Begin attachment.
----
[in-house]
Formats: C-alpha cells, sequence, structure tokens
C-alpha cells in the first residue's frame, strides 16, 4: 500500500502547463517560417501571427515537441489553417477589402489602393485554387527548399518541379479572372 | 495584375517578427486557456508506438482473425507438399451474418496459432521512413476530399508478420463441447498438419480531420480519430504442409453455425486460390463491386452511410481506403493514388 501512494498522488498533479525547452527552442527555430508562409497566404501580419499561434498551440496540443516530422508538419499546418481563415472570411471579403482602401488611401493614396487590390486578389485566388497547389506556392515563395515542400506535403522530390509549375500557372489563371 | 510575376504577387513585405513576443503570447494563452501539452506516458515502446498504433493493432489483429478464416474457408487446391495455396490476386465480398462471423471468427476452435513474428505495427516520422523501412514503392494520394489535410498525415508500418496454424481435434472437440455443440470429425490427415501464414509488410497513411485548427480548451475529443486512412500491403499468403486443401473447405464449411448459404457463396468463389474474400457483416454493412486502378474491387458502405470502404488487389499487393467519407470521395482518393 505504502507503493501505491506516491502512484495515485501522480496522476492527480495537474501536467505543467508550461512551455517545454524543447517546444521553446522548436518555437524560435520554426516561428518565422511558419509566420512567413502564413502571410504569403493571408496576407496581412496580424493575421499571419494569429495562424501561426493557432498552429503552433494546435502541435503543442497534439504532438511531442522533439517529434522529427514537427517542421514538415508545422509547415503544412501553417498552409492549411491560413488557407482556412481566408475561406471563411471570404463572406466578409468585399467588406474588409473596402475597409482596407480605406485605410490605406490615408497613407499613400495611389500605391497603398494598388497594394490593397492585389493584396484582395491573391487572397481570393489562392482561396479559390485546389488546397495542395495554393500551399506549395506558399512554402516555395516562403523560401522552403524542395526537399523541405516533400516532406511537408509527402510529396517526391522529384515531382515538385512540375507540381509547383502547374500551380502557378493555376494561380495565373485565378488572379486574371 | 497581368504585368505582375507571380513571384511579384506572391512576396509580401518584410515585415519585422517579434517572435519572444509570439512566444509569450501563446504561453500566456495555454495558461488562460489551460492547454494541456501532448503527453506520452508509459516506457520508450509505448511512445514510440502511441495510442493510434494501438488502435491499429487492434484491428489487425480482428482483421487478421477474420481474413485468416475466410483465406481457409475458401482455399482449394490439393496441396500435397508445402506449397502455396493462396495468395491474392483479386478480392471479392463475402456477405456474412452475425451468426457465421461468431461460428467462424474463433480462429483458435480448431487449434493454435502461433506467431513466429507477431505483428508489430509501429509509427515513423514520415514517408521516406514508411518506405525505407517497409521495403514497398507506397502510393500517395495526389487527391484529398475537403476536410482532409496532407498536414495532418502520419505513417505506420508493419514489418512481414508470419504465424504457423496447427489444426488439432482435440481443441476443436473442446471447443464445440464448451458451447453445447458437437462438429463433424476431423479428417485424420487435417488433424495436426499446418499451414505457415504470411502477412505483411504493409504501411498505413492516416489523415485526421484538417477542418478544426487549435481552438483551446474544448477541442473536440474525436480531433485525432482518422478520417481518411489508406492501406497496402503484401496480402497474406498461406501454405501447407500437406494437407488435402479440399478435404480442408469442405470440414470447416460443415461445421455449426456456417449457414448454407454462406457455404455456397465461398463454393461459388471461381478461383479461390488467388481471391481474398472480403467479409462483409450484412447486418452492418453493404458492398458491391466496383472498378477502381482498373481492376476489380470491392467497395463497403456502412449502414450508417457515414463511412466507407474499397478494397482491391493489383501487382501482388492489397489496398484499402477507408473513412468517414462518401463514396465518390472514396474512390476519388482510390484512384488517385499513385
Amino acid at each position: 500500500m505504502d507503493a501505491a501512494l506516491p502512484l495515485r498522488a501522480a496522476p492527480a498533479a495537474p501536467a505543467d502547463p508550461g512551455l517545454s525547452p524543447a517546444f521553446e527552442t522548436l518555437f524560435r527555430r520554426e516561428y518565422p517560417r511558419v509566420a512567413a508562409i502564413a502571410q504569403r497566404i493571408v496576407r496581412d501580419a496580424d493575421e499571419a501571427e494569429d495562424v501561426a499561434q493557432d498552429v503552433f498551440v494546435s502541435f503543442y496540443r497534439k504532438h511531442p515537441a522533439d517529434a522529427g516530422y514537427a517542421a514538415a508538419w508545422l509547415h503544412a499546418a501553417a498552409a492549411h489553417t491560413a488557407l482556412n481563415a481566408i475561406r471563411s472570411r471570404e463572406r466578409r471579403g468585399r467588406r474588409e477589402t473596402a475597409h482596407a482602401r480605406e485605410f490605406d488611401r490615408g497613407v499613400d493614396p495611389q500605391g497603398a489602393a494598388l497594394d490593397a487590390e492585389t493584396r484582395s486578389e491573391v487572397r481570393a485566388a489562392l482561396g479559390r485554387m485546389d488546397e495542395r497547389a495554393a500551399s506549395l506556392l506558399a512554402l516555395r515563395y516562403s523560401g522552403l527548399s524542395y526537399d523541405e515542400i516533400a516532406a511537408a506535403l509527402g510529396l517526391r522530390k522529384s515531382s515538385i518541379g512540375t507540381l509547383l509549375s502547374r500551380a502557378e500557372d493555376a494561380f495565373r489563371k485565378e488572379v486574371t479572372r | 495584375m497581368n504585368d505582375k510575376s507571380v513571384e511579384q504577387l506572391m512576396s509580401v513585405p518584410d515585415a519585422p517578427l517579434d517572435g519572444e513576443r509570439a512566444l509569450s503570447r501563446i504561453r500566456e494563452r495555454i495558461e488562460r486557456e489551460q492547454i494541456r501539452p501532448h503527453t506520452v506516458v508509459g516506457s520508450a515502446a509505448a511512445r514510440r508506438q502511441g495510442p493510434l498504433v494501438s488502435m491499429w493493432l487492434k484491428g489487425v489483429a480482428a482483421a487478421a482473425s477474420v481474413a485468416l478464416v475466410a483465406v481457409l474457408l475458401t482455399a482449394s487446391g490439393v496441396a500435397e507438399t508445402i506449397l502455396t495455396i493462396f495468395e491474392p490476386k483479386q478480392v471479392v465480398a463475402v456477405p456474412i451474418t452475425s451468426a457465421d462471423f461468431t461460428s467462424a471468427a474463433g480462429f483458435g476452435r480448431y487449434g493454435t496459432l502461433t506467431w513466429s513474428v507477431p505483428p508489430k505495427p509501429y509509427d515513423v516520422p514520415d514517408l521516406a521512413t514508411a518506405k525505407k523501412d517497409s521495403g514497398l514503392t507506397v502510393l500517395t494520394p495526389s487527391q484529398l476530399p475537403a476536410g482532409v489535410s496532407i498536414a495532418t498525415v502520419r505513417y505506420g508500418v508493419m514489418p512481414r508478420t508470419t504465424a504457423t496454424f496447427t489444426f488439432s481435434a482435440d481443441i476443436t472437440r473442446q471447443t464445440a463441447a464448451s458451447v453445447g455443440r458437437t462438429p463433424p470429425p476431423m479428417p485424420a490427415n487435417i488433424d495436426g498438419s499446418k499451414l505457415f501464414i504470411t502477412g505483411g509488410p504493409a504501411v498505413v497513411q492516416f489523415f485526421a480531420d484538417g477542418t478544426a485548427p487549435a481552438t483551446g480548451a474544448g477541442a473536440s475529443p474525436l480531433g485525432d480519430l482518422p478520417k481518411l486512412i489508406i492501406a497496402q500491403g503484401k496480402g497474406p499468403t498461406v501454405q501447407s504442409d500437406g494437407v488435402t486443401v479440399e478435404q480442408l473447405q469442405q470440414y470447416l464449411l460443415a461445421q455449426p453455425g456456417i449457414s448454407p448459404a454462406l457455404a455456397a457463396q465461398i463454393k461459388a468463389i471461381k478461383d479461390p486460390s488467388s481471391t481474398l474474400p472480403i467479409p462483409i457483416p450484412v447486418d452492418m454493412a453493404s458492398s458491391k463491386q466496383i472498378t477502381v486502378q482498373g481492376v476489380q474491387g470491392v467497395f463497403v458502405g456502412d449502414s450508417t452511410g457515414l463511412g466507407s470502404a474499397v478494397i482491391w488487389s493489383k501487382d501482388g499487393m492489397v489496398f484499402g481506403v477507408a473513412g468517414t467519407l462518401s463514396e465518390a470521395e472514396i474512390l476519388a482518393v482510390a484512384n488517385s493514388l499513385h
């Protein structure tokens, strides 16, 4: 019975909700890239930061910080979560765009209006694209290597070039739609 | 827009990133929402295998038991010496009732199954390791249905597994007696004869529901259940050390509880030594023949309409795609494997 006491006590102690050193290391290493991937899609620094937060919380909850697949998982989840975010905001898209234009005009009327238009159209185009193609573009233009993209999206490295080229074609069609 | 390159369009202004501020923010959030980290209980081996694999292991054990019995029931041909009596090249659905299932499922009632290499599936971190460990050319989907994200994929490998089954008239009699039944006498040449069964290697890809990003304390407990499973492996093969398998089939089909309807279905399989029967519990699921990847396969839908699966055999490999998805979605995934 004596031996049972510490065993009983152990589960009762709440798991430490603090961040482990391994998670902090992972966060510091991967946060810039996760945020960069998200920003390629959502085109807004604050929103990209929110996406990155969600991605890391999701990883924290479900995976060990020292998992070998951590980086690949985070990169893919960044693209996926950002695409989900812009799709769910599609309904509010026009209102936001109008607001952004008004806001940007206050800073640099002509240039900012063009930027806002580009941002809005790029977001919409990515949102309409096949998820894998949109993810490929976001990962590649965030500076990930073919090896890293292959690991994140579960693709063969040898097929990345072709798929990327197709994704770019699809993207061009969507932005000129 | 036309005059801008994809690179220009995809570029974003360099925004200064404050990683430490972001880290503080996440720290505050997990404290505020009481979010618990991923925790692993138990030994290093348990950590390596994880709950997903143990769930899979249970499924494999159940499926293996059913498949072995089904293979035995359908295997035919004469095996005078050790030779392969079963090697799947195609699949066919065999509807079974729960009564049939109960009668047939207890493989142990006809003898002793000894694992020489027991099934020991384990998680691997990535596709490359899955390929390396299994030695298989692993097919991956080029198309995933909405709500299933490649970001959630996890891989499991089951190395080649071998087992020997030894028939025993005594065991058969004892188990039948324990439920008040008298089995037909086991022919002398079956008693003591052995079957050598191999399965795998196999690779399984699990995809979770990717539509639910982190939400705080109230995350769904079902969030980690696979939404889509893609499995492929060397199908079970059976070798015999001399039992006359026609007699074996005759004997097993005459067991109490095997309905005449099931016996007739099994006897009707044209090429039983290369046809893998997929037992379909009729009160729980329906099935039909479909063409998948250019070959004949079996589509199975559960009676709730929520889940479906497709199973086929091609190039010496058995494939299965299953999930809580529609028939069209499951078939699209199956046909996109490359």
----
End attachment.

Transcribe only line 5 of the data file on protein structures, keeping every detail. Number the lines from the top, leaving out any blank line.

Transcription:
């Protein structure tokens, strides 16, 4: 019975909700890239930061910080979560765009209006694209290597070039739609 | 827009990133929402295998038991010496009732199954390791249905597994007696004869529901259940050390509880030594023949309409795609494997 006491006590102690050193290391290493991937899609620094937060919380909850697949998982989840975010905001898209234009005009009327238009159209185009193609573009233009993209999206490295080229074609069609 | 390159369009202004501020923010959030980290209980081996694999292991054990019995029931041909009596090249659905299932499922009632290499599936971190460990050319989907994200994929490998089954008239009699039944006498040449069964290697890809990003304390407990499973492996093969398998089939089909309807279905399989029967519990699921990847396969839908699966055999490999998805979605995934 004596031996049972510490065993009983152990589960009762709440798991430490603090961040482990391994998670902090992972966060510091991967946060810039996760945020960069998200920003390629959502085109807004604050929103990209929110996406990155969600991605890391999701990883924290479900995976060990020292998992070998951590980086690949985070990169893919960044693209996926950002695409989900812009799709769910599609309904509010026009209102936001109008607001952004008004806001940007206050800073640099002509240039900012063009930027806002580009941002809005790029977001919409990515949102309409096949998820894998949109993810490929976001990962590649965030500076990930073919090896890293292959690991994140579960693709063969040898097929990345072709798929990327197709994704770019699809993207061009969507932005000129 | 036309005059801008994809690179220009995809570029974003360099925004200064404050990683430490972001880290503080996440720290505050997990404290505020009481979010618990991923925790692993138990030994290093348990950590390596994880709950997903143990769930899979249970499924494999159940499926293996059913498949072995089904293979035995359908295997035919004469095996005078050790030779392969079963090697799947195609699949066919065999509807079974729960009564049939109960009668047939207890493989142990006809003898002793000894694992020489027991099934020991384990998680691997990535596709490359899955390929390396299994030695298989692993097919991956080029198309995933909405709500299933490649970001959630996890891989499991089951190395080649071998087992020997030894028939025993005594065991058969004892188990039948324990439920008040008298089995037909086991022919002398079956008693003591052995079957050598191999399965795998196999690779399984699990995809979770990717539509639910982190939400705080109230995350769904079902969030980690696979939404889509893609499995492929060397199908079970059976070798015999001399039992006359026609007699074996005759004997097993005459067991109490095997309905005449099931016996007739099994006897009707044209090429039983290369046809893998997929037992379909009729009160729980329906099935039909479909063409998948250019070959004949079996589509199975559960009676709730929520889940479906497709199973086929091609190039010496058995494939299965299953999930809580529609028939069209499951078939699209199956046909996109490359």